Neo-humanism and the Modern World: A Philosophical Perspective through the Lens of Philip Roth's Everyman

A. Chrispin Antonieta Dhivya, Prakash A., S. Mathanavalli, Monika RP, Sweetline S


Everyman by Philip Roth is a realistic work that covers the life of an unnamed Jewish American from childhood to adulthood in a bildungsroman style, slowly revealing mundaneness in every element of life and potentially being related to "Everyman" who exists in the world. An individual's self-centered focus and an abundance of ideas that examine his very existence and the proportion of significance he has had in the lives of those around him relate to the exciting phases of life that parallel the universal narrative of marriage, divorce, betrayal, sex, regret, emptiness, introspection, anxiety, ageing illness, and death. Everyman by Philip Roth makes many allusions to the memories and experiences of immigrants. It speaks to people who live lives torn between the past and the present, between freedom and religion, and between finding transcendence through humanism rather than via faith in God. It also talks on the ideological conflicts that have developed between dads and sons as a result of contemporary upheavals. The potential conclusion of the study is that modern humanism is founded on this through negation in the creation and consumption of texts, on the notion that human civilization is not monolithic but rather multifaceted and dynamic, meaning that understanding it requires a long gaze through immense time and the novel perspectives of modernity.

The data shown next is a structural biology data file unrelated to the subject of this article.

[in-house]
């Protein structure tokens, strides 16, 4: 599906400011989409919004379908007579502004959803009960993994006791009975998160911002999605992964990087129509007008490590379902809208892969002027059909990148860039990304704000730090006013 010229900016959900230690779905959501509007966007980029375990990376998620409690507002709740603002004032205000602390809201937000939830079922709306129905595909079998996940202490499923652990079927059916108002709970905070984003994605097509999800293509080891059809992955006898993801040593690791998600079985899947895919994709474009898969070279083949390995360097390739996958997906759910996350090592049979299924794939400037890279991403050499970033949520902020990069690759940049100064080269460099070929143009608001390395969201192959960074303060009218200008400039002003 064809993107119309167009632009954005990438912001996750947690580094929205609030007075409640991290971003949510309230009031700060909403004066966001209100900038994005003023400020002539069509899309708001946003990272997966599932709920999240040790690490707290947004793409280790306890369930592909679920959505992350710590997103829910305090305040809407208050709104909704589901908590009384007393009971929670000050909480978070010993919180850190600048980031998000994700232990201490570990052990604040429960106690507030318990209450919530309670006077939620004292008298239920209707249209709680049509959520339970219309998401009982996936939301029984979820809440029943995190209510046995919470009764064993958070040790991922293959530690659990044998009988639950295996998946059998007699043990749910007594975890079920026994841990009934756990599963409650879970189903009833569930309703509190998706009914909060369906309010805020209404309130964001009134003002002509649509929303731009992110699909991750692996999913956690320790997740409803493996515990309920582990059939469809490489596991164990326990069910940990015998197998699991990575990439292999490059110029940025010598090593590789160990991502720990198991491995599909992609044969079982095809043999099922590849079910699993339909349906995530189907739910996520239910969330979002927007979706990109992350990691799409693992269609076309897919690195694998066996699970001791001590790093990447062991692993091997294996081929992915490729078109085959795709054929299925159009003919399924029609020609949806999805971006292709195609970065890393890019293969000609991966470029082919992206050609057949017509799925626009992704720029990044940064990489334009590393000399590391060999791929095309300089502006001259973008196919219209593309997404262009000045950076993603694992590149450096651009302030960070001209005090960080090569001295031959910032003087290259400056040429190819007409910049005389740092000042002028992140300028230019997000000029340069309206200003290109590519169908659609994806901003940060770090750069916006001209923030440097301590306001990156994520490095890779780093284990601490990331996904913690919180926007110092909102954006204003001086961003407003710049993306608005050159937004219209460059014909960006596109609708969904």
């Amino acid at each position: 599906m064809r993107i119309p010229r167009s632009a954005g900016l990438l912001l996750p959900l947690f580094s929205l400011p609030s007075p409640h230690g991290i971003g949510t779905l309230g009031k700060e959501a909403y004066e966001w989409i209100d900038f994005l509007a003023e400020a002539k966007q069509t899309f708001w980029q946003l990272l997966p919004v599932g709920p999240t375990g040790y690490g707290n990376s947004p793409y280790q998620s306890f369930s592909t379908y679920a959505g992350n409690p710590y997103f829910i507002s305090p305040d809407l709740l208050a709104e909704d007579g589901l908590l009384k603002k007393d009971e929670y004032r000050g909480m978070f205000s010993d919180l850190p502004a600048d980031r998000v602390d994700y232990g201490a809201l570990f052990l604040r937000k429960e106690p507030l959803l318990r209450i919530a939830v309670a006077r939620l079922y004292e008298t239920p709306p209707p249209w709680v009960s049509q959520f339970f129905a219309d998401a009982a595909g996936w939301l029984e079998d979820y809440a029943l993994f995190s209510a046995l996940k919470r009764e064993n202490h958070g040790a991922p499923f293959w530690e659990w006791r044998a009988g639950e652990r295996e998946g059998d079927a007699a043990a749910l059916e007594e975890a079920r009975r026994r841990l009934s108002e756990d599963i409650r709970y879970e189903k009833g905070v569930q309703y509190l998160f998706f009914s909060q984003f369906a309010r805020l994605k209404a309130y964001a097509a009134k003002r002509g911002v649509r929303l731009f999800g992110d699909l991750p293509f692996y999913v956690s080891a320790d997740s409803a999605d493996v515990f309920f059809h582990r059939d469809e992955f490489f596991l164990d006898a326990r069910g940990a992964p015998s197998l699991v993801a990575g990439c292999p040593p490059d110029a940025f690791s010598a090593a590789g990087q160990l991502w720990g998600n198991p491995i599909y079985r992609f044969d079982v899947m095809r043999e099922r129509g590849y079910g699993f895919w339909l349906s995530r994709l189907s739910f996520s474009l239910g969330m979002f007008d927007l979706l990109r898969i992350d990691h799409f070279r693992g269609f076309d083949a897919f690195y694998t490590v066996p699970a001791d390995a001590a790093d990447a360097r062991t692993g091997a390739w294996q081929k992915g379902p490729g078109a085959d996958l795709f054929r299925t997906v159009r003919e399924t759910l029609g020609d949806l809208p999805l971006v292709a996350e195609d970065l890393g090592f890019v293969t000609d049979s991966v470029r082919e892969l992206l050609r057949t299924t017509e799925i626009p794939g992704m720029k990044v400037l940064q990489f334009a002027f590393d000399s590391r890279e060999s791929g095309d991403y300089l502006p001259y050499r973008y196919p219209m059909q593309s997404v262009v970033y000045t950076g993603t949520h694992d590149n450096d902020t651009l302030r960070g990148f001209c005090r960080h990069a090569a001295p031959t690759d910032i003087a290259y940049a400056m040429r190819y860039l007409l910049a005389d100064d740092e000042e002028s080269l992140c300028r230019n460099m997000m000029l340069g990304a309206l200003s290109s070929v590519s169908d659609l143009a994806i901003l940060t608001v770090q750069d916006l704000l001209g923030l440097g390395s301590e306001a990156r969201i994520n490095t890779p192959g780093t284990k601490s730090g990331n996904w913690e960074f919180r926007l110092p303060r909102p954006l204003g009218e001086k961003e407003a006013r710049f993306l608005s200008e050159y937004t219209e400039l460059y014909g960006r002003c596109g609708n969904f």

Full Text:



World Journal of English Language
ISSN 1925-0703(Print)  ISSN 1925-0711(Online)

Copyright © Sciedu Press

To make sure that you can receive messages from us, please add the '' domain to your e-mail 'safe list'. If you do not receive e-mail in your 'inbox', check your 'bulk mail' or 'junk mail' folders. If you have any questions, please contact: